By the Gazette Editorial Board
Pledging $2.5 billion in aid to Jordan, three Arab Gulf states namely Saudi Arabia, Kuwait and the UAE have offered a Marshall-like initiative to that country, to help it out of its economic crisis.
This has not been the first time for the Gulf States to rush to the aid of an Arab country including Jordan itself. In fact, Jordan and Morocco were each pledged a similar amount in 2011 by the Gulf Co-operation Council. However, the five-year pledge expired last year.
Peaceful protests, sparked by an income tax bill which the government had suggested as part of its austerity plan, led King Abdallah of Jordan to sack the prime minister, in a bid to appease public anger. Saudi Arabia has been quick to act to calm down the furious Jordanian street.
Saudi Arabia invited Kuwait and the UAE to a summit in Mecca to discuss an aid package, which includes a central bank deposit, World Bank guarantees, five years of budget support and funding for development projects.
Jordan has been struggling to reduce its debt after getting a $723 million loan from the IMF in 2016. The mass protests which broke out in recent days against price hikes and a new income tax system have been very disturbing, not only for Jordan but also for neighbouring Arab countries.
Jordan, flanked by Egypt, Syria, Iraq, Lebanon, Palestine and Saudi Arabia, is a strategically important country by virtue of its geopolitical position. Jordan has been affected by regional turmoil which forced it to receive an influx of refugees who fled the wars in neighbouring Syria and Iraq. Moreover, Jordan is hosting almost two million Palestinian refugees.
The cash-strapped government has been strained by problems related to high unemployment and the burden of hosting such a high number of refugees.
In fact, the show of unity demonstrated by the Gulf Arab countries is a model that should have a wider scope and be part of a systematised plan of action.
The support which the Gulf states have lent Jordan follows, to some extent, the example of the EU bailout plan for Greece, which has continued to date, in response to the refugee situation in Greece.
These same Arab countries also stood behind Egypt after the 2013 revolution to help it stand on its feet following a very difficult phase of political, social and economic instability.
Hopes for a fully-fledged economic Arab unity had been high in the wake of the establishment of the Arab League in 1945. And now more than 70 years later, this unity is still a dream, although there are many situations in which inter-Arab fraternity and support are at their best.
As Bashar Al Assad’s government started to look secure – a sign some parties saw as the start of an end to the civil war in Syria – tension engineered by the Western world escalated against Al Assad, the West charging him with launching a chemical gas raid against civilians in Douma.
Despite denials by both Damascus and Moscow, the international community, led by the US and France called for retaliation against the Assad regime.
The question is, did Al Assad really shower his nation with Sarin gas? And why? During the last few weeks, the Syrian military forces managed to record a victory over the militants of the Syrian Free Army that dominated the enclave of Douma. This forced them to accept a deal that involved evacuating the town.
Then media photos of children suffocating in a Sarin gas attack raised world anger against Al Assad and prompted President Trump, who stated a week ago of his intention to end the US military presence in Syria soon, to vow retaliation against the Assad regime for such a 'crime against humanity'.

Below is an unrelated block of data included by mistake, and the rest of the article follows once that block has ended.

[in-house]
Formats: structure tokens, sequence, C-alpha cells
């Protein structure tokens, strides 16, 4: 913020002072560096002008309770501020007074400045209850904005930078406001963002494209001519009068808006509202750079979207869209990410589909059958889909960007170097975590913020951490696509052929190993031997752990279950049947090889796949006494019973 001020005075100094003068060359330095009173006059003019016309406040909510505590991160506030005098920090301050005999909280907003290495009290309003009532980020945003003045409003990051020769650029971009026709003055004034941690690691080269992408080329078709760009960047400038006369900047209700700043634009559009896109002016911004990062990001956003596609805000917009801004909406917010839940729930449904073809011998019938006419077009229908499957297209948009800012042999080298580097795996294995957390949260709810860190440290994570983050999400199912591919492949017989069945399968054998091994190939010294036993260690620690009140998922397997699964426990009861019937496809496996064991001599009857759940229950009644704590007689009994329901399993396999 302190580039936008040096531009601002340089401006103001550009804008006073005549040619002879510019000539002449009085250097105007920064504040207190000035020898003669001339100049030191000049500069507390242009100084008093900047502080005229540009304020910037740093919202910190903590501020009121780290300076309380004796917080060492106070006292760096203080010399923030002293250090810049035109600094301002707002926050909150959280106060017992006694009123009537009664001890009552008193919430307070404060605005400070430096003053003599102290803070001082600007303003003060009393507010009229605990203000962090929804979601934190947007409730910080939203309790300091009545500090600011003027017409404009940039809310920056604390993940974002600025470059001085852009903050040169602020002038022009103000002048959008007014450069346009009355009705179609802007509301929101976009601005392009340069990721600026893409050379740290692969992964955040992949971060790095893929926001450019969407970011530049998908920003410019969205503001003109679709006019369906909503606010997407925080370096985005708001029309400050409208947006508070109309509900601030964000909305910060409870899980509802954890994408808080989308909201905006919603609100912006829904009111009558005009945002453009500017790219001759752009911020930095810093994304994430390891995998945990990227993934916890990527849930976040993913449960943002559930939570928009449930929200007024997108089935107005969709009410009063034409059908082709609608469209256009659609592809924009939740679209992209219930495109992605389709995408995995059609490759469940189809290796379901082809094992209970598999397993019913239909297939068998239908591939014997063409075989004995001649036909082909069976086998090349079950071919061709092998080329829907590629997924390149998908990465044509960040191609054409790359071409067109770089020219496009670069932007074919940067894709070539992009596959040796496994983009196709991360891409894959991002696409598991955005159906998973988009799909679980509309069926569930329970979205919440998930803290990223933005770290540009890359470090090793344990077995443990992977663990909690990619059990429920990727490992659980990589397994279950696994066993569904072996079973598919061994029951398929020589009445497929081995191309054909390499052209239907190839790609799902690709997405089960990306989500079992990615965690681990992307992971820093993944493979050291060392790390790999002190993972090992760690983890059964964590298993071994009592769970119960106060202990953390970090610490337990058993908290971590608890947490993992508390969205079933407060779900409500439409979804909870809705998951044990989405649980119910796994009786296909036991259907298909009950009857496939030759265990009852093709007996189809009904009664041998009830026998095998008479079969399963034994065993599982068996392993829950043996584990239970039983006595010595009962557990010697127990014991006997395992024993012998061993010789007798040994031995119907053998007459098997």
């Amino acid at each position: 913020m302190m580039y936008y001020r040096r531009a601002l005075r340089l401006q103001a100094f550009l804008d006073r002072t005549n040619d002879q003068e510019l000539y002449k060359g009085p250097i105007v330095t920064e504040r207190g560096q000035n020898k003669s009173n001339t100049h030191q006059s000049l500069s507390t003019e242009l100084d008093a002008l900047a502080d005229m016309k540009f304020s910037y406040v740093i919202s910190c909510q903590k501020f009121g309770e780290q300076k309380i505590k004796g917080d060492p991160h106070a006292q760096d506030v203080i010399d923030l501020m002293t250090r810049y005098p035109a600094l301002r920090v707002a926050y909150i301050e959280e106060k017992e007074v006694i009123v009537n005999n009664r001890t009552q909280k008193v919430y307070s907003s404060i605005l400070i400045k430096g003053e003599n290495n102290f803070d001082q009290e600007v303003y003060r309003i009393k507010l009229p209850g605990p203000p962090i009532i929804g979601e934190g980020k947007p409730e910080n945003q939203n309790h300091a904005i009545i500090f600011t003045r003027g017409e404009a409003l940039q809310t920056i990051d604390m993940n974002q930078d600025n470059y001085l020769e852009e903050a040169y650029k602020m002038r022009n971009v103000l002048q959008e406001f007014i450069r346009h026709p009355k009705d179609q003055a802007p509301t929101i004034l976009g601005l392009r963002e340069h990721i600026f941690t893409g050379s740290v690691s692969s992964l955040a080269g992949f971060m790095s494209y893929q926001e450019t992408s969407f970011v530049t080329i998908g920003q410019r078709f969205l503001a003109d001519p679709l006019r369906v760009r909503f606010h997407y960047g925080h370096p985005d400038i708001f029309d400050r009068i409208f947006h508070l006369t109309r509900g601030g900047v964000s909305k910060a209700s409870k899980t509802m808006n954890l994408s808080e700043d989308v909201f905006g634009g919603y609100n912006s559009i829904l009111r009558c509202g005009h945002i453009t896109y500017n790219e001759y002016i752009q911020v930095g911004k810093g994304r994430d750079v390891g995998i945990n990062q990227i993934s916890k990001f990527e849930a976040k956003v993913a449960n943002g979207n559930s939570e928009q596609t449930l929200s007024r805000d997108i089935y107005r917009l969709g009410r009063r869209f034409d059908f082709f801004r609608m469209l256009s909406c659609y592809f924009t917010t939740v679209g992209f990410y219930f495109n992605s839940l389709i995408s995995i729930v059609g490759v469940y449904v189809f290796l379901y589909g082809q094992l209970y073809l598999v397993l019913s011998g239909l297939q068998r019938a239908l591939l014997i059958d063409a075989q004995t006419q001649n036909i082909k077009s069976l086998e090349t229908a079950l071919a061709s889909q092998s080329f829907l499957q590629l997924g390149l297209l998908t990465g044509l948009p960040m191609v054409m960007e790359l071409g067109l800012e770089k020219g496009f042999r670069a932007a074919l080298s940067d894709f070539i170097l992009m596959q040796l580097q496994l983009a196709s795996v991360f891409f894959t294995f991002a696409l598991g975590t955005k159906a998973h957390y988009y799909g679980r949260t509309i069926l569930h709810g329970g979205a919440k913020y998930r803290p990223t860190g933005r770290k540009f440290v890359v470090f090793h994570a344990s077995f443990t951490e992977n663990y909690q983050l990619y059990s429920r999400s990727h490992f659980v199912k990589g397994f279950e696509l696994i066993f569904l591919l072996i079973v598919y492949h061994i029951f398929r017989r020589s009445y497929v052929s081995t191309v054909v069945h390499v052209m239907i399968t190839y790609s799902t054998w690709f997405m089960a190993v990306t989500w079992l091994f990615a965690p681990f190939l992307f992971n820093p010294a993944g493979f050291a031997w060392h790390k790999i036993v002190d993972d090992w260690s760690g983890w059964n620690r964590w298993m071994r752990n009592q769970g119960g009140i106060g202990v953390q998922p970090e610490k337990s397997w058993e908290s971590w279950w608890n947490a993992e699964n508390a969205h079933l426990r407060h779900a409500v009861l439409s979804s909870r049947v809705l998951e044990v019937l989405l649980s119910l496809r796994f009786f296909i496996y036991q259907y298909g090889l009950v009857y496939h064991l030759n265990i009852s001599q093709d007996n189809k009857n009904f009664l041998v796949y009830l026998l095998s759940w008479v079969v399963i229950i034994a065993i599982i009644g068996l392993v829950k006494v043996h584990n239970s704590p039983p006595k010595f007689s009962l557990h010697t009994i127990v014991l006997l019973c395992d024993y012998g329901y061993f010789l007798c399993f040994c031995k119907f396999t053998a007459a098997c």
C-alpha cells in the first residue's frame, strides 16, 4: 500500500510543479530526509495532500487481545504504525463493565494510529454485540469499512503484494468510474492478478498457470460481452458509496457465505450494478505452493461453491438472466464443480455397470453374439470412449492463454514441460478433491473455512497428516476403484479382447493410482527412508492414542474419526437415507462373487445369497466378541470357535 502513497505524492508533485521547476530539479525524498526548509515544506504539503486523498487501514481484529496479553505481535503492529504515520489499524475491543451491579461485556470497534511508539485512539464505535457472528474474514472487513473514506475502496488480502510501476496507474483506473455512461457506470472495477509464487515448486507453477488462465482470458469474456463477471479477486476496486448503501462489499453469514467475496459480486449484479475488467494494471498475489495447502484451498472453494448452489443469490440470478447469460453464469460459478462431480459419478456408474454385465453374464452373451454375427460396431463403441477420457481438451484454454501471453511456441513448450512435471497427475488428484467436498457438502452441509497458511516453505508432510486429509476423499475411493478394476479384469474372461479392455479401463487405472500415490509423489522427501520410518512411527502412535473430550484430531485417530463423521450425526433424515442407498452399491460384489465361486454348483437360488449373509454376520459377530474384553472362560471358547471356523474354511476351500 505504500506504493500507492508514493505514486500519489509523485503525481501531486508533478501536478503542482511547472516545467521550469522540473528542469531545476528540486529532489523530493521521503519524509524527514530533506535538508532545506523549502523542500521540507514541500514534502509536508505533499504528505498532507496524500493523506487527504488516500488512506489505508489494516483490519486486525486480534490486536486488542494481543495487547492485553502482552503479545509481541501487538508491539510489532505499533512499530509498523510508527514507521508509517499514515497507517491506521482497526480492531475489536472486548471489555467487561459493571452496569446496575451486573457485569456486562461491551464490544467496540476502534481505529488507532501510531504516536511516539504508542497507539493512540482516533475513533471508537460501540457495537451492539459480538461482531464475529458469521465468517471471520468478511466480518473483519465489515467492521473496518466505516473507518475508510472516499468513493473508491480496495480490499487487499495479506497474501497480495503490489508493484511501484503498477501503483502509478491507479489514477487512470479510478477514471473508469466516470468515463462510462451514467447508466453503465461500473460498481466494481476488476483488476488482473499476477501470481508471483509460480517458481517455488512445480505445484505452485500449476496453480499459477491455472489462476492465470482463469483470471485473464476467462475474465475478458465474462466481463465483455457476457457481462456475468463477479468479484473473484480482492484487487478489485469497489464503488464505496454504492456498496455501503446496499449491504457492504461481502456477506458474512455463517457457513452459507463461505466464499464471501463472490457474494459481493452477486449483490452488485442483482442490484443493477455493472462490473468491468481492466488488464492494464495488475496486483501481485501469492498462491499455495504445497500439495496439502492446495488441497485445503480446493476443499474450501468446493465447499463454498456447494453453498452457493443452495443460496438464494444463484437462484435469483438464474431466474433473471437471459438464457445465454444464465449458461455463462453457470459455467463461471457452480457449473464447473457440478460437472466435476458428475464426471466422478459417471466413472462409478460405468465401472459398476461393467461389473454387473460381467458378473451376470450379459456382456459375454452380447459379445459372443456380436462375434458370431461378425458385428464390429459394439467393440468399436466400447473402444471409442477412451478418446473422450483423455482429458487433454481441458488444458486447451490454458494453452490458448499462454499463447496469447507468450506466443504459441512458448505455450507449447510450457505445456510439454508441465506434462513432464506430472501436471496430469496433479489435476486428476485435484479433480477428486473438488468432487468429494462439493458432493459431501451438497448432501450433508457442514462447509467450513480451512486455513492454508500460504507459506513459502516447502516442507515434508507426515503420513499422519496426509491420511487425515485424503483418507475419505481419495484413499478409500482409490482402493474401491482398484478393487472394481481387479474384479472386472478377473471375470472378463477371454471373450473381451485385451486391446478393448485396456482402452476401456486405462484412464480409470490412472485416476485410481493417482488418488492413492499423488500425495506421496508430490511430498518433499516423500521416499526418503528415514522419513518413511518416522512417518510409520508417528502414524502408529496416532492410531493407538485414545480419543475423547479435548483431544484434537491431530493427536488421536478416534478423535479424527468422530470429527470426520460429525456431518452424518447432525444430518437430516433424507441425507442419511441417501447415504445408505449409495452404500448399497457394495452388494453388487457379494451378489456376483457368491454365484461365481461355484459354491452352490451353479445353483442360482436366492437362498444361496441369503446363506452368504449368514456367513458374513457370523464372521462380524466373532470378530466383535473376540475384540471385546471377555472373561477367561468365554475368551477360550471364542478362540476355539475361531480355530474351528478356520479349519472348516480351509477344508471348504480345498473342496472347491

A few hours later, Israel appeared to take advantage of world anger against the Damascus regime and its supporting camp, to escalate its proxy war against Iran in Syria. It launched air raids against a military base in central Syria.
Israel declined to confirm or deny the raids, but Russian and Iranian news services reported that two Israeli F-15 war planes carried out the strike that killed 14 people.
The Russian military said the planes had approached from the Mediterranean and then fired missiles from Lebanese airspace.
Syria’s air defence systems shot down five of the eight missiles fired, according to the Russian news agency, Interfax. Three other missiles, however, hit a Syrian military base known as T4.
As has always been the case, Washington made no comment on the Israeli raids. It focused instead on threatening retaliation against both Syria and Russia for the said gas attack on Douma.
During the Security Council session that Russia called for to debate the gas raid crisis, the US envoy Nikki Haley lashed out at both Damascus and Moscow. She referred to Moscow as the “Russian regime, whose hands are all covered in the blood of Syrian children”.
The Russian envoy at the Security Council denied that there had been gas raids. He said that “Russia is being unpardonably threatened” and that Russian investigators had found no evidence of a chemical attack in Douma, and that it had been staged by rebels, trained in carrying out false-flag provocations by US Special Forces.
The latest escalation comes at a pivotal time for the US to assist Trump to reconsider his pledge to withdraw forces from Syria. What is more to be feared is that the escalation of tension between the different powers in Syria might turn into a major threat to peace and security far beyond the region as the UN special envoy to Syria recently warned.
Moscow, March 31, 2018 (AFP) - Russia said on Saturday that Britain had to reduce its diplomatic staff by more than 50 more people as a crisis in ties between Moscow and the West escalated over the nerve agent attack on a former spy.
The new measures came after 23 British diplomats left Russia earlier this month and are seen as Moscow's punishment after Britain's allies expelled Russian diplomats over the March 4 poisoning of former double agent Sergei Skripal and his daughter Yulia in an English city.
"Russia suggested parity. The British side has more than 50 more people," foreign ministry spokeswoman Maria Zakharova told AFP.
In London, a Foreign Office spokeswoman said on Saturday: "We are considering the implication of the measures announced yesterday by the Russian foreign ministry."
The Foreign Office had said it regretted the most recent developments but insisted Russia was the culprit.